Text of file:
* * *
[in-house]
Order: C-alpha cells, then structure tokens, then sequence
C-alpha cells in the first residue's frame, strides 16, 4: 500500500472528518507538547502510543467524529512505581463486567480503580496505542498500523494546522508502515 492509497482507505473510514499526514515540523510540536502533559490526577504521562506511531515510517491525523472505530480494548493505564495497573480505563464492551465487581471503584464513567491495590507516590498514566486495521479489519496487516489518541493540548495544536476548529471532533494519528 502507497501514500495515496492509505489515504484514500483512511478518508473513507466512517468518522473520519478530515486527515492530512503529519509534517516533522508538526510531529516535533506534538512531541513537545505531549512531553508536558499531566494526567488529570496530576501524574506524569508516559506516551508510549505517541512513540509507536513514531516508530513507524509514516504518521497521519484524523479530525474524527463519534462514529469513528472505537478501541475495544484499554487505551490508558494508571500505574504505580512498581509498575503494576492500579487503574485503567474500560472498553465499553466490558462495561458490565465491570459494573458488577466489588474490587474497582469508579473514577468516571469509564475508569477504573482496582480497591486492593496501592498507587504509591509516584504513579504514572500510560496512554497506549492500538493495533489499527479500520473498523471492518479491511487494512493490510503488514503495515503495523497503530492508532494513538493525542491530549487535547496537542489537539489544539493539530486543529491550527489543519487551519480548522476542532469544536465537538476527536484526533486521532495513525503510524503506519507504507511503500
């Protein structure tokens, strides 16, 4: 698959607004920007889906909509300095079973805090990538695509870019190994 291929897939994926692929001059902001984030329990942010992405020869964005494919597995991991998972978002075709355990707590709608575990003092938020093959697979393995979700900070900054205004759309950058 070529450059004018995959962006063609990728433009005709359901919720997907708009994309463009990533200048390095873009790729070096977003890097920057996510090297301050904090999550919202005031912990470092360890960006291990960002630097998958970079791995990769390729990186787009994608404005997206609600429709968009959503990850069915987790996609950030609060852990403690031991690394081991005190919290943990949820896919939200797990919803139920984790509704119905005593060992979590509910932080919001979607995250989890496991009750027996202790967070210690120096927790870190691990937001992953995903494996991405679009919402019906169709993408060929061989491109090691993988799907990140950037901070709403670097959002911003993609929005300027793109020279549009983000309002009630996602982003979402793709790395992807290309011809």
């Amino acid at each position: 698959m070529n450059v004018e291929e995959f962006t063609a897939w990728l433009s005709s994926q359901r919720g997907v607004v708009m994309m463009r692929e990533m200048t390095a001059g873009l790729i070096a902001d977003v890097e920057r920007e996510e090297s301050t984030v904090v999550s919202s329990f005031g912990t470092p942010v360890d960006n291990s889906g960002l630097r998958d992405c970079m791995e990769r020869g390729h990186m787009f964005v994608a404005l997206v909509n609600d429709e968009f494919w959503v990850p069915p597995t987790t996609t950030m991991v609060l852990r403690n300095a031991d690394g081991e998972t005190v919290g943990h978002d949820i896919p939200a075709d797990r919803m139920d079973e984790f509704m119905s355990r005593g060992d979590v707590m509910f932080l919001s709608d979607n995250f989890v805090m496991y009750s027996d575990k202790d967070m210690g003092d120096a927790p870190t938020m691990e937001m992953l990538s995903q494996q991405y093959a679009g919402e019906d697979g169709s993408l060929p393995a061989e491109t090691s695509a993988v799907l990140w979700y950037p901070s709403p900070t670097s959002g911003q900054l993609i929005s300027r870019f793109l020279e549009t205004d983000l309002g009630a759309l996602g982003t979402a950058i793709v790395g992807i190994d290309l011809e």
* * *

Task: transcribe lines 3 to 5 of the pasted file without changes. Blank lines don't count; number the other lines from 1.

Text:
C-alpha cells in the first residue's frame, strides 16, 4: 500500500472528518507538547502510543467524529512505581463486567480503580496505542498500523494546522508502515 492509497482507505473510514499526514515540523510540536502533559490526577504521562506511531515510517491525523472505530480494548493505564495497573480505563464492551465487581471503584464513567491495590507516590498514566486495521479489519496487516489518541493540548495544536476548529471532533494519528 502507497501514500495515496492509505489515504484514500483512511478518508473513507466512517468518522473520519478530515486527515492530512503529519509534517516533522508538526510531529516535533506534538512531541513537545505531549512531553508536558499531566494526567488529570496530576501524574506524569508516559506516551508510549505517541512513540509507536513514531516508530513507524509514516504518521497521519484524523479530525474524527463519534462514529469513528472505537478501541475495544484499554487505551490508558494508571500505574504505580512498581509498575503494576492500579487503574485503567474500560472498553465499553466490558462495561458490565465491570459494573458488577466489588474490587474497582469508579473514577468516571469509564475508569477504573482496582480497591486492593496501592498507587504509591509516584504513579504514572500510560496512554497506549492500538493495533489499527479500520473498523471492518479491511487494512493490510503488514503495515503495523497503530492508532494513538493525542491530549487535547496537542489537539489544539493539530486543529491550527489543519487551519480548522476542532469544536465537538476527536484526533486521532495513525503510524503506519507504507511503500
């Protein structure tokens, strides 16, 4: 698959607004920007889906909509300095079973805090990538695509870019190994 291929897939994926692929001059902001984030329990942010992405020869964005494919597995991991998972978002075709355990707590709608575990003092938020093959697979393995979700900070900054205004759309950058 070529450059004018995959962006063609990728433009005709359901919720997907708009994309463009990533200048390095873009790729070096977003890097920057996510090297301050904090999550919202005031912990470092360890960006291990960002630097998958970079791995990769390729990186787009994608404005997206609600429709968009959503990850069915987790996609950030609060852990403690031991690394081991005190919290943990949820896919939200797990919803139920984790509704119905005593060992979590509910932080919001979607995250989890496991009750027996202790967070210690120096927790870190691990937001992953995903494996991405679009919402019906169709993408060929061989491109090691993988799907990140950037901070709403670097959002911003993609929005300027793109020279549009983000309002009630996602982003979402793709790395992807290309011809």
């Amino acid at each position: 698959m070529n450059v004018e291929e995959f962006t063609a897939w990728l433009s005709s994926q359901r919720g997907v607004v708009m994309m463009r692929e990533m200048t390095a001059g873009l790729i070096a902001d977003v890097e920057r920007e996510e090297s301050t984030v904090v999550s919202s329990f005031g912990t470092p942010v360890d960006n291990s889906g960002l630097r998958d992405c970079m791995e990769r020869g390729h990186m787009f964005v994608a404005l997206v909509n609600d429709e968009f494919w959503v990850p069915p597995t987790t996609t950030m991991v609060l852990r403690n300095a031991d690394g081991e998972t005190v919290g943990h978002d949820i896919p939200a075709d797990r919803m139920d079973e984790f509704m119905s355990r005593g060992d979590v707590m509910f932080l919001s709608d979607n995250f989890v805090m496991y009750s027996d575990k202790d967070m210690g003092d120096a927790p870190t938020m691990e937001m992953l990538s995903q494996q991405y093959a679009g919402e019906d697979g169709s993408l060929p393995a061989e491109t090691s695509a993988v799907l990140w979700y950037p901070s709403p900070t670097s959002g911003q900054l993609i929005s300027r870019f793109l020279e549009t205004d983000l309002g009630a759309l996602g982003t979402a950058i793709v790395g992807i190994d290309l011809e």